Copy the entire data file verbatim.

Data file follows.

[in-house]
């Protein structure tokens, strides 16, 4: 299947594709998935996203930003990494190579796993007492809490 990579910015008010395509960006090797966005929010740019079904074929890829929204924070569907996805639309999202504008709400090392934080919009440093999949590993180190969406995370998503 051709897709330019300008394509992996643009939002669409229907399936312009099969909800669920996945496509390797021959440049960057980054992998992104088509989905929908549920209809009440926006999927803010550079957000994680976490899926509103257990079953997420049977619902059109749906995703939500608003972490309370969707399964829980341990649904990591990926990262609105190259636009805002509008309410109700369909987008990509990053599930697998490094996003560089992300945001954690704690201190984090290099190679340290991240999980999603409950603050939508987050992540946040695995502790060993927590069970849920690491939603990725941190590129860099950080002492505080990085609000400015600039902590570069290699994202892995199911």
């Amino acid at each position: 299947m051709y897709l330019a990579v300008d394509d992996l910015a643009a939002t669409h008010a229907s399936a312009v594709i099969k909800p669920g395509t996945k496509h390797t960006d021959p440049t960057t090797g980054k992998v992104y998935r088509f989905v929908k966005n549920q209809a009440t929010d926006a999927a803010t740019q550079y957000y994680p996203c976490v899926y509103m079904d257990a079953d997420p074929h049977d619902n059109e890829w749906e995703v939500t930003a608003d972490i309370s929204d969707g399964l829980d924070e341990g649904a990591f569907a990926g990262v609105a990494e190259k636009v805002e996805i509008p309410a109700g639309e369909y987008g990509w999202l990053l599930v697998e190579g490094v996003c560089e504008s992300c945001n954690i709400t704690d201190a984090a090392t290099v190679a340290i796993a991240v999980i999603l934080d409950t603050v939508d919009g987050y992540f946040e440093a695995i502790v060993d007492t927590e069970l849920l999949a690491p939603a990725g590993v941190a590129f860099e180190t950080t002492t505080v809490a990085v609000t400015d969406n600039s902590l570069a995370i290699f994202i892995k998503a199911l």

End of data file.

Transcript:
[in-house]
């Protein structure tokens, strides 16, 4: 299947594709998935996203930003990494190579796993007492809490 990579910015008010395509960006090797966005929010740019079904074929890829929204924070569907996805639309999202504008709400090392934080919009440093999949590993180190969406995370998503 051709897709330019300008394509992996643009939002669409229907399936312009099969909800669920996945496509390797021959440049960057980054992998992104088509989905929908549920209809009440926006999927803010550079957000994680976490899926509103257990079953997420049977619902059109749906995703939500608003972490309370969707399964829980341990649904990591990926990262609105190259636009805002509008309410109700369909987008990509990053599930697998490094996003560089992300945001954690704690201190984090290099190679340290991240999980999603409950603050939508987050992540946040695995502790060993927590069970849920690491939603990725941190590129860099950080002492505080990085609000400015600039902590570069290699994202892995199911």
């Amino acid at each position: 299947m051709y897709l330019a990579v300008d394509d992996l910015a643009a939002t669409h008010a229907s399936a312009v594709i099969k909800p669920g395509t996945k496509h390797t960006d021959p440049t960057t090797g980054k992998v992104y998935r088509f989905v929908k966005n549920q209809a009440t929010d926006a999927a803010t740019q550079y957000y994680p996203c976490v899926y509103m079904d257990a079953d997420p074929h049977d619902n059109e890829w749906e995703v939500t930003a608003d972490i309370s929204d969707g399964l829980d924070e341990g649904a990591f569907a990926g990262v609105a990494e190259k636009v805002e996805i509008p309410a109700g639309e369909y987008g990509w999202l990053l599930v697998e190579g490094v996003c560089e504008s992300c945001n954690i709400t704690d201190a984090a090392t290099v190679a340290i796993a991240v999980i999603l934080d409950t603050v939508d919009g987050y992540f946040e440093a695995i502790v060993d007492t927590e069970l849920l999949a690491p939603a990725g590993v941190a590129f860099e180190t950080t002492t505080v809490a990085v609000t400015d969406n600039s902590l570069a995370i290699f994202i892995k998503a199911l």